Daily Progress, Jacksonville, TX

January 22, 2013


Solving The Cold Front Blues

Jacksonville Daily Progress



            Cold fronts and cold water conditions are known to frustrate many fishermen.  Preceding a cold front the wind begins to build up and the barometer pressure starts to plummet, and this triggers a brief feeding frenzy among active bass.  During the night the temperatures begin to rapidly drop as much as 25 degrees or more. 

            The next morning you see the clouds breaking up and dissipating and at the same time the barometric pressure soars.  The fishing may be decent for a while until the early morning clouds dissipate, leaving bright clear skies.  Anglers call them bluebird days.  Then fishing gets tough.

            Winter fishing has lots of ups and downs.  There can be days when you only manage to get a few bites and other days when the bass really turn on.

            I remember a couple of years ago Mike Smith and I were on Lake Jacksonville trying to catch winter bass.  It was the first week of February.  From about 1:30 to 3:30 p.m. we were looking for bass near the dam.  We spotted some shad on the graph but couldn’t locate any bass.  About 4:00 p.m. we began fishing the mouth of Cat Creek on a point.  Suddenly we saw a lot of bait fish near the top.  For two hours, just before dark, we landed 25 bass on a 1/2 oz. Nichols, Mojo, shattered glass spoon.  On the graph we could see solid bait fish from 14 to 30 feet.  Many of the bass were caught near the surface in 48 degree water.  I was casting the bait out over 30 feet of water and then let it flutter down about four feet and swimming it back.  Bass do feed in cold water, but your timing has to be perfect.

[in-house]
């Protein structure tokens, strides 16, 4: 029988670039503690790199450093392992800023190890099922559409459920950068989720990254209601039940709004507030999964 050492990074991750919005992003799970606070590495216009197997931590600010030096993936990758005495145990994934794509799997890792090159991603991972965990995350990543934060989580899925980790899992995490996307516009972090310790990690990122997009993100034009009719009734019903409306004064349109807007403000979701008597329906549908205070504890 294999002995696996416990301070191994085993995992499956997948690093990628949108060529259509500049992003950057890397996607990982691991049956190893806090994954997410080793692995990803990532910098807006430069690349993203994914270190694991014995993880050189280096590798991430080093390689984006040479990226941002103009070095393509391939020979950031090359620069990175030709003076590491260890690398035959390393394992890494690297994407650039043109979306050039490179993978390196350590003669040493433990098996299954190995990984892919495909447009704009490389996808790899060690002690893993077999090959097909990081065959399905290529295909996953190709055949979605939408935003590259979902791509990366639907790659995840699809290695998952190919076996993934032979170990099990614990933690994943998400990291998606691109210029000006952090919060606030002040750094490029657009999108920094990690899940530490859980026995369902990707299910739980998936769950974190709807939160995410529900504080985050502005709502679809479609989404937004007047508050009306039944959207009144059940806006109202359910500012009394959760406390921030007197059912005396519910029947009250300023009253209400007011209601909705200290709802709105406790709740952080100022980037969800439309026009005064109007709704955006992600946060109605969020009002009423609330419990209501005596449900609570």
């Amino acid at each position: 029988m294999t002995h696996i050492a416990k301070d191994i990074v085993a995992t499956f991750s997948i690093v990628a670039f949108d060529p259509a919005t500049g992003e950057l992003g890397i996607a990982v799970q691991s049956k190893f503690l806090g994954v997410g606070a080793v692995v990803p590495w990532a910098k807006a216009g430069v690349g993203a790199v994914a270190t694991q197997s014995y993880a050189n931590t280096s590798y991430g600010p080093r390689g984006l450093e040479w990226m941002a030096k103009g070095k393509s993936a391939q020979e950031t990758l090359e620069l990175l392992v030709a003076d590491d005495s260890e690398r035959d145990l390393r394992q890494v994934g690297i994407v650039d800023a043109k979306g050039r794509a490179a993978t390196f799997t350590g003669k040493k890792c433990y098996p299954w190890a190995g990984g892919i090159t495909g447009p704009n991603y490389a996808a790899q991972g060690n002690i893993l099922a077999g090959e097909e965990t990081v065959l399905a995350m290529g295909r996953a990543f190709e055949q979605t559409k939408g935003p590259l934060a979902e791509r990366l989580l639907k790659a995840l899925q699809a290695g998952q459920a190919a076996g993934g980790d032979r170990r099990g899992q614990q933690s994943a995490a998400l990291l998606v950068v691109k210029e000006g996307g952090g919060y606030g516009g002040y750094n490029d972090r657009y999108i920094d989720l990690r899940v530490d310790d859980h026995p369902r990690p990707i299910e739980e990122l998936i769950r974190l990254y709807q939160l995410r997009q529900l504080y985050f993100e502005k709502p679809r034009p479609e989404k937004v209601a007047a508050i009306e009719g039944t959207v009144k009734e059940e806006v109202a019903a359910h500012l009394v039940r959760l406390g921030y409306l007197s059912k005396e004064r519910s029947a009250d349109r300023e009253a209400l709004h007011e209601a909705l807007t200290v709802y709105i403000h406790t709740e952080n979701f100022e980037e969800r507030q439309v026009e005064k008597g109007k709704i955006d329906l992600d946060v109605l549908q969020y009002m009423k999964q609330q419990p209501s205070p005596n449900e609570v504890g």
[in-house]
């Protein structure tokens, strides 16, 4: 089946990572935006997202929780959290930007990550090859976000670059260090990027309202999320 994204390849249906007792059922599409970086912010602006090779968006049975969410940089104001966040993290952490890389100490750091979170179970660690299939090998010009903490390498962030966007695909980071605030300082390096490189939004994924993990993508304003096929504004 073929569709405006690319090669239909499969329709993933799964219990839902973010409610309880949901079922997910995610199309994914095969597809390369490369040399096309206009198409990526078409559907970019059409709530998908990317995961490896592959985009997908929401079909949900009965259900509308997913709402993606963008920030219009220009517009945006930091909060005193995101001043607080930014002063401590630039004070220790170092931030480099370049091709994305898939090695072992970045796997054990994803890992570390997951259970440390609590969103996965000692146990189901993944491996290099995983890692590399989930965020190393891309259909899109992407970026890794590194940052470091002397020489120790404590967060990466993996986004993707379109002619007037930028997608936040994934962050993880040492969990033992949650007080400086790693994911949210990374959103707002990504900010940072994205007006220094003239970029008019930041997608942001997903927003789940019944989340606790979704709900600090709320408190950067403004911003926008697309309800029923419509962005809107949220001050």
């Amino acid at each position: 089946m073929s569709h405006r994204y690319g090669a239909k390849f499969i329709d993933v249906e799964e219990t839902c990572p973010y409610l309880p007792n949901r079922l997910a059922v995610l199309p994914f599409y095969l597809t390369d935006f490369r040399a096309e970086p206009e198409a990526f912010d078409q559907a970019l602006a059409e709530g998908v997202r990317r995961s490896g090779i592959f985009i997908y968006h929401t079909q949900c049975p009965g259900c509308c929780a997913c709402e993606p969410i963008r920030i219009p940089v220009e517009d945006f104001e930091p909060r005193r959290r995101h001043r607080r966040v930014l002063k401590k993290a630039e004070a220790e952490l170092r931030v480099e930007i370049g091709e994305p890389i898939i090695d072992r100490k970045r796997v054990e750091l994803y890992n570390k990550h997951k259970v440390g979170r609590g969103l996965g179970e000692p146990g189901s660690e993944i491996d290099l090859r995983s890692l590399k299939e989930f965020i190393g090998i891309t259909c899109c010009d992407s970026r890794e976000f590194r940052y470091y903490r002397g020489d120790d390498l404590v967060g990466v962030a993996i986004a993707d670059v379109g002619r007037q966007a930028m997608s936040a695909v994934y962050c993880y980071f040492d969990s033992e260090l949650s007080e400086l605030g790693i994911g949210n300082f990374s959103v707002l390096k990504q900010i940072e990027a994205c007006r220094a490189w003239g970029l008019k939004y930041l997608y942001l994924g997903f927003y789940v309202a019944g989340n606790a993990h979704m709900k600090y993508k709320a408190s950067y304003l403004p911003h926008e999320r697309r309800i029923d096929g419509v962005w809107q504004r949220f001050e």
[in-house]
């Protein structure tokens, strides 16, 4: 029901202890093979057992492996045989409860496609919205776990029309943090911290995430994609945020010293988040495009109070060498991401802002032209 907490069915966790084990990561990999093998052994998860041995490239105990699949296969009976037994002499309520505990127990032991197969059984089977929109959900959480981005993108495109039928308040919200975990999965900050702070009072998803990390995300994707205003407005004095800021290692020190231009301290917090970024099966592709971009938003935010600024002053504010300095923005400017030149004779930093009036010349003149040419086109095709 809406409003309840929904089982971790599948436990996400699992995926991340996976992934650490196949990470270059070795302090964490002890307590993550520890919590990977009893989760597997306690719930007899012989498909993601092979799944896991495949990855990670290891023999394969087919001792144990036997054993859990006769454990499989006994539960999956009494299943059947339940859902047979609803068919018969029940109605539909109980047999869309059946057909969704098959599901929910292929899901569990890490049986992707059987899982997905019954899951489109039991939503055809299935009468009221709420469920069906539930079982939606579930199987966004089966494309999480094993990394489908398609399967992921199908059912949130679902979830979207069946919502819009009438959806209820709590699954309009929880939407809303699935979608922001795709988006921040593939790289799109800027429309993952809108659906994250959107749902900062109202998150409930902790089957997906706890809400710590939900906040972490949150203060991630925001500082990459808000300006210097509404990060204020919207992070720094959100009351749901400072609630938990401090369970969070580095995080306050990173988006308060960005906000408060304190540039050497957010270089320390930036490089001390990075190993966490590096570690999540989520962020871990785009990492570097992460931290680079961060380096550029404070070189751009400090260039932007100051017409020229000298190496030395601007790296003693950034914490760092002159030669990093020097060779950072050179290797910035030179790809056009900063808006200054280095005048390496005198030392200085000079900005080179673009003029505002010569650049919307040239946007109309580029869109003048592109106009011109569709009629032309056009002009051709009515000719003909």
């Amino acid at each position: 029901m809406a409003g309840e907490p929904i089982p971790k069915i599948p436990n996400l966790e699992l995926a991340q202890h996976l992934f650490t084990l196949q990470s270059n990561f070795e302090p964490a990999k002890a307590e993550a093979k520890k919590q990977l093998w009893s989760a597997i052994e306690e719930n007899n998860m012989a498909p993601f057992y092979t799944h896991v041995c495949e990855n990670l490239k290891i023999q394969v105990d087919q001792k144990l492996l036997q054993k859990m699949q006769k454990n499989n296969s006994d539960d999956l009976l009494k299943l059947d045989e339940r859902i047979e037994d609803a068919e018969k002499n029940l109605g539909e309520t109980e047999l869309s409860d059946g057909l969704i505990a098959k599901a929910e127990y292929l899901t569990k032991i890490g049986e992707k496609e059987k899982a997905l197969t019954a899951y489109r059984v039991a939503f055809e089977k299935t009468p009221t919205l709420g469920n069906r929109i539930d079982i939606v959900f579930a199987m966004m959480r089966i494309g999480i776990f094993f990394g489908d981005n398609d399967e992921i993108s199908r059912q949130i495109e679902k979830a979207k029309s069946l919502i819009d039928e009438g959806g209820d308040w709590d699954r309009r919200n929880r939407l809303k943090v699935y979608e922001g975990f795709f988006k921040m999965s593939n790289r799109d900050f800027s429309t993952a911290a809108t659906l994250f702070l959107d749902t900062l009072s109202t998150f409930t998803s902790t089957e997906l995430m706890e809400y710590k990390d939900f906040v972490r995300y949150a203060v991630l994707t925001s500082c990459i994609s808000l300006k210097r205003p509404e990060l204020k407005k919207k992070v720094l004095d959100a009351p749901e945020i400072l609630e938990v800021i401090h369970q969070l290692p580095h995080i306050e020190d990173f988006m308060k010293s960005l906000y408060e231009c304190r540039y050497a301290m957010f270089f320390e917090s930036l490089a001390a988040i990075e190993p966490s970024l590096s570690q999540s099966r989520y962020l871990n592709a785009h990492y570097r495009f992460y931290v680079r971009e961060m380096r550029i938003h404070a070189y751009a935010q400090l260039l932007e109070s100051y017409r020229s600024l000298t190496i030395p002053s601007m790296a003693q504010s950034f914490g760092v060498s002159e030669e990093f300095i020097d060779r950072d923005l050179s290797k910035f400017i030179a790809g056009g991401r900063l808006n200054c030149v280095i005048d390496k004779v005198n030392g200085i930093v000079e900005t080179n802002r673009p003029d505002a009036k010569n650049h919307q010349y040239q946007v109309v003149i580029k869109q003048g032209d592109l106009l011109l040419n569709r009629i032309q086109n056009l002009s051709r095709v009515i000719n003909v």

Locating the bass can be the most difficult part.  Most avid fishermen know that deep water bass (generally 15 feet and deeper) are less affected by a frontal passage than fish holding in deep water.  Shallow fish will move into thick cover where available.  If there is no decent cover, the fish will often move to a break line, like the drop off of a creek channel.  If you can locate a creek channel close to a point like we did in Jacksonville, your chances of catching more fish are greatly enhanced. 

            If you decide to fish shallow, say 5 to 10 feet, be sure you stay close to deep water.  In the winter I will almost never venture into a shallow cove unless we are having a real mild winter.  That’s another story by itself! 

            If you choose to fish under bad cold front conditions the biggest thing is to slow down.  Some pros like Bill Dance will switch to a very light jig or a weightless tube.  Bass simply won’t strike a fast moving bait in the dead of winter.  Next you need to fish real tight to cover in an area where you caught fish right before the front.  Fish normally won’t leave a good area.  I’ve found that if there are good grassy bushes or logs or other good cover where the fish have been, they won’t leave it when a cold front arrives.  So concentrate on the thickest cover and really work it over. 

            Even for the best fishermen cold fronts and winter fishing are a challenge.  To help solve the cold water dilemma, you ought to head for one of our nearby power plant lakes where you can find plenty of warm, stable water.  Ironically, the best fishing on a power plant lake is during the worst cold fronts.  You may nearly freeze to death, but you can really catch some big strings of black bass under these conditions. 


Jerry Miller can be contacted at: gonefishing2@suddenlink.net